Will getting married help or hurt your tax rate?

The Tax Policy Center's new marriage bonus and penalty calculator can tell you whether you will pay more or less income tax as a married couple.

Lucas Jackson/Reuters/File
Anna Gesterak celebrates finding a wedding dress she likes at Filene's Basement during a "Running of the Brides" bridal dress sale in New York in this 2010 file photo. Getting married could help your tax rate, but depending on your circumstances, it could also increase your bill.

The federal income tax is not neutral when it comes to marriage. Get married and you and your spouse may pay less to Uncle Sam. Or you may pay more. It all depends.

Whether you get a marriage bonus—your combined tax bill goes down—or suffer a marriage penalty—you pay more as a couple—depends on various factors. Who has how much income from what sources? Who incurs deductible expenses? Who can claim children as dependents? And what tax preferences might you qualify for? It’s not always obvious whether walking down the aisle will make you winners or losers at tax time.

The Tax Policy Center’s new marriage bonus and penalty calculator shows whether a couple would pay more or less income tax if they are married and file jointly, compared with staying single and filing individual tax returns. Just enter information about income and deductible expenses (including which partner has each) and whether you have children (plus who’d claim them if you weren’t married) and the calculator shows how much income tax you’d pay if you were married and how much you’d pay if you weren’t.

The calculator considers many but not all factors that affect a couple’s tax liability. For example, it includes only three tax credits (the EITC, the child credit, and the child and dependent care credit). Other credits, such as those related to education, can also lead to marriage penalties but aren’t in the calculator. And it includes only the most common itemized deductions.

Marriage bonuses and penalties have coexisted for decades. Congress created widespread bonuses in 1948 when it instituted joint filing. Before that, everyone had to file his or her own return and marriage didn’t matter (except in community property states, but that’s a whole other story).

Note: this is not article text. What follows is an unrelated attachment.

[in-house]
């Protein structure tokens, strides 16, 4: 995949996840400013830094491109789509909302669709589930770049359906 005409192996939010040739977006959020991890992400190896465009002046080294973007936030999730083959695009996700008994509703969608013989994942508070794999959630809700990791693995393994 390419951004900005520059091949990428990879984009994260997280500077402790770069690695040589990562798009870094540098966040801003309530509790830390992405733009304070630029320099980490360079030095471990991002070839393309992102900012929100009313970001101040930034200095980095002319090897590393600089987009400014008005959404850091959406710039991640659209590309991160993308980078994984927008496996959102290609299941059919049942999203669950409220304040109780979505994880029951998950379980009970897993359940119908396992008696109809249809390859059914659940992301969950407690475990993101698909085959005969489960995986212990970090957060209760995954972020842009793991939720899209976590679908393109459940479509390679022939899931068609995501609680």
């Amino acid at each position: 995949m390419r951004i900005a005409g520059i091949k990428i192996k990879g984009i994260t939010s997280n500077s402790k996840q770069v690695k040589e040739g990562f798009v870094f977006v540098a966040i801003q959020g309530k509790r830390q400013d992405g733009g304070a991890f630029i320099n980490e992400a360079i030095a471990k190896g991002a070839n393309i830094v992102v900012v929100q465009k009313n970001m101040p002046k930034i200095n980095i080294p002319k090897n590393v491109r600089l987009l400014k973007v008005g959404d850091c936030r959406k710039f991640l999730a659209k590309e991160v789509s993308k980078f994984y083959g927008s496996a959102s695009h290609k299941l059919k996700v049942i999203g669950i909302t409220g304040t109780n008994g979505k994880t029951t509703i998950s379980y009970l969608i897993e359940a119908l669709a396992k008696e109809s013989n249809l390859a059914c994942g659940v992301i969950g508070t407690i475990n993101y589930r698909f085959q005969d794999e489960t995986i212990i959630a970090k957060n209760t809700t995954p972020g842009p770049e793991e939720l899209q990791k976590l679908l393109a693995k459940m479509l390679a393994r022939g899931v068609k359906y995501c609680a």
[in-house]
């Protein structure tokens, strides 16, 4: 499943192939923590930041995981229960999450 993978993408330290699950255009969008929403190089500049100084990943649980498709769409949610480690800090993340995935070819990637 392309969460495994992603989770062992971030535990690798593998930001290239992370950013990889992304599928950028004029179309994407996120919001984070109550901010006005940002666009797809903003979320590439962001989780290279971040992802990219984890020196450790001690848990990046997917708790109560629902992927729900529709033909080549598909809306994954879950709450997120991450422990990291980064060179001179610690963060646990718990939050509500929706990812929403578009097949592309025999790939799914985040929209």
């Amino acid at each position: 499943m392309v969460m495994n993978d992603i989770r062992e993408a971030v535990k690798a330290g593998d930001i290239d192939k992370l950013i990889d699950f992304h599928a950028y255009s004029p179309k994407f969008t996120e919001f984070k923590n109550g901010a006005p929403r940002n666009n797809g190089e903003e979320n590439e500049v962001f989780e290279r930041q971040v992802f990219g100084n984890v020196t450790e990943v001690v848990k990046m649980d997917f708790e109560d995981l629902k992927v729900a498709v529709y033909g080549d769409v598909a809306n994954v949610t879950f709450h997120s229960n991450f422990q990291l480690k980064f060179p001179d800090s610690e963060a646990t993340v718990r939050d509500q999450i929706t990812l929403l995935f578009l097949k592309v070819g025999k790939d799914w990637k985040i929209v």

Marriage penalties didn’t appear until the 1960s, when Congress adjusted tax brackets to mitigate what some viewed as a singles penalty—a marriage bonus viewed from a single person’s perspective. (See the CBO report on marriage and the income tax that I wrote 15 years ago; it mostly still applies today.)

More recently, the 2001 tax cuts reduced marriage penalties—and increased bonuses—by adjusting some tax brackets and the standard deduction and coordinating thresholds for phasing out certain tax preferences. That fixed most of the problem for middle-income taxpayers but high-income, dual-worker couples still face a penalty because higher tax brackets for joint filers are less than twice as wide as those for single filers.

Marriage bonuses and penalties aren’t random. One-earner couples almost always get bonuses. Spouses with similar incomes, particularly those in higher tax brackets, almost always suffer penalties. Having children can magnify both outcomes, particularly for low-income families. And same-sex couples, who cannot file joint federal tax returns regardless of their marital status, have no choice about how they file but may still benefit if joint filing would impose marriage penalties.

The calculator makes it easy to determine the tax consequences of marriage. But I have two observations for any reader tempted to use a potential marriage penalty as an excuse for not getting married. Taxes aren’t the least bit romantic and, more importantly, your mother won’t be happy.

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